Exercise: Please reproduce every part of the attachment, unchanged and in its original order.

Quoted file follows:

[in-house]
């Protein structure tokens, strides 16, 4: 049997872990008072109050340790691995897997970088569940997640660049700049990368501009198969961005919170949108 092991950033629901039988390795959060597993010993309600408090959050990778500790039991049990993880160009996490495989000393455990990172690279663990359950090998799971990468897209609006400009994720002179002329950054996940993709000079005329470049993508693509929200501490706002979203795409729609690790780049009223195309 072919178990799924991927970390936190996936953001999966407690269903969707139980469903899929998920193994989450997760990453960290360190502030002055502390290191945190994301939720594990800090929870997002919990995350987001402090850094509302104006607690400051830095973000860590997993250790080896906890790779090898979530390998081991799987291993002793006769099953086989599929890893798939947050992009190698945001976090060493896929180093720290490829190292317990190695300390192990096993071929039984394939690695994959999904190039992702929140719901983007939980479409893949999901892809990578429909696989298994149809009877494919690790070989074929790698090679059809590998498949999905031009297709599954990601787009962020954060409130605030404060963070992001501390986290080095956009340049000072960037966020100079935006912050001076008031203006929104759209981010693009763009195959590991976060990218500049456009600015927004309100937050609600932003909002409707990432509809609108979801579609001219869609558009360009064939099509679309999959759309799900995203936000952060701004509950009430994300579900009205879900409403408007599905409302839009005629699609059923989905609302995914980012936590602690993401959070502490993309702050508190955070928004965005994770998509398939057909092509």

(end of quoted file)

[in-house]
């Protein structure tokens, strides 16, 4: 049997872990008072109050340790691995897997970088569940997640660049700049990368501009198969961005919170949108 092991950033629901039988390795959060597993010993309600408090959050990778500790039991049990993880160009996490495989000393455990990172690279663990359950090998799971990468897209609006400009994720002179002329950054996940993709000079005329470049993508693509929200501490706002979203795409729609690790780049009223195309 072919178990799924991927970390936190996936953001999966407690269903969707139980469903899929998920193994989450997760990453960290360190502030002055502390290191945190994301939720594990800090929870997002919990995350987001402090850094509302104006607690400051830095973000860590997993250790080896906890790779090898979530390998081991799987291993002793006769099953086989599929890893798939947050992009190698945001976090060493896929180093720290490829190292317990190695300390192990096993071929039984394939690695994959999904190039992702929140719901983007939980479409893949999901892809990578429909696989298994149809009877494919690790070989074929790698090679059809590998498949999905031009297709599954990601787009962020954060409130605030404060963070992001501390986290080095956009340049000072960037966020100079935006912050001076008031203006929104759209981010693009763009195959590991976060990218500049456009600015927004309100937050609600932003909002409707990432509809609108979801579609001219869609558009360009064939099509679309999959759309799900995203936000952060701004509950009430994300579900009205879900409403408007599905409302839009005629699609059923989905609302995914980012936590602690993401959070502490993309702050508190955070928004965005994770998509398939057909092509």